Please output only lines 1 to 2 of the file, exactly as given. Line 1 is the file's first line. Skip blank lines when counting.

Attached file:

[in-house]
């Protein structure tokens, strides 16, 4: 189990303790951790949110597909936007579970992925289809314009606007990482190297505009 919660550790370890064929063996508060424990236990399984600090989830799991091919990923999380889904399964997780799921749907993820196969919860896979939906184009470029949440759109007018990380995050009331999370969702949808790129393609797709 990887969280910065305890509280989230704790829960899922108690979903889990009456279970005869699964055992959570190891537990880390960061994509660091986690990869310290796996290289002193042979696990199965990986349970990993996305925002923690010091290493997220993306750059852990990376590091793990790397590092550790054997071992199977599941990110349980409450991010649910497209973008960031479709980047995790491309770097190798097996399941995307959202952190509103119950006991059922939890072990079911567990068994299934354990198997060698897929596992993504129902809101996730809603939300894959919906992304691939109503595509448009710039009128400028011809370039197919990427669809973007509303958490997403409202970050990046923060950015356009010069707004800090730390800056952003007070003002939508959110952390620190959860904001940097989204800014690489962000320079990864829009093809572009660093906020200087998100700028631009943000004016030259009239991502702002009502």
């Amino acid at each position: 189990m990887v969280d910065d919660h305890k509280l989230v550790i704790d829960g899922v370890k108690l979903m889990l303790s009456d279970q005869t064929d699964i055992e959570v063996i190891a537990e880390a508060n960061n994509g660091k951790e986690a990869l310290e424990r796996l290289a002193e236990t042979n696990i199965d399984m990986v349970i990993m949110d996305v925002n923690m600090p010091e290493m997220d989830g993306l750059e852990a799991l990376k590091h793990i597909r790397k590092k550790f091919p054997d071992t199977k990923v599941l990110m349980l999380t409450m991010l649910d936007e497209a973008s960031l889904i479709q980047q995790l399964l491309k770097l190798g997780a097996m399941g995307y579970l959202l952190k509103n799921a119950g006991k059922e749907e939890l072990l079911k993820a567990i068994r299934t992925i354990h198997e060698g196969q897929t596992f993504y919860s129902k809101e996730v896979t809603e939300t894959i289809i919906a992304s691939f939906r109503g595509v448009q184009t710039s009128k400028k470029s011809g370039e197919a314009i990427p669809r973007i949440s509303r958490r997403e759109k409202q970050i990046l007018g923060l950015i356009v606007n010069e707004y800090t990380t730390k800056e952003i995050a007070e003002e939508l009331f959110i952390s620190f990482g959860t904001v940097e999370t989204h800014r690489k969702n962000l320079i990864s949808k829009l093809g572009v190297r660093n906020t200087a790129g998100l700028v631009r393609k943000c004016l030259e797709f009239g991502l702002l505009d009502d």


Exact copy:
[in-house]
């Protein structure tokens, strides 16, 4: 189990303790951790949110597909936007579970992925289809314009606007990482190297505009 919660550790370890064929063996508060424990236990399984600090989830799991091919990923999380889904399964997780799921749907993820196969919860896979939906184009470029949440759109007018990380995050009331999370969702949808790129393609797709 990887969280910065305890509280989230704790829960899922108690979903889990009456279970005869699964055992959570190891537990880390960061994509660091986690990869310290796996290289002193042979696990199965990986349970990993996305925002923690010091290493997220993306750059852990990376590091793990790397590092550790054997071992199977599941990110349980409450991010649910497209973008960031479709980047995790491309770097190798097996399941995307959202952190509103119950006991059922939890072990079911567990068994299934354990198997060698897929596992993504129902809101996730809603939300894959919906992304691939109503595509448009710039009128400028011809370039197919990427669809973007509303958490997403409202970050990046923060950015356009010069707004800090730390800056952003007070003002939508959110952390620190959860904001940097989204800014690489962000320079990864829009093809572009660093906020200087998100700028631009943000004016030259009239991502702002009502």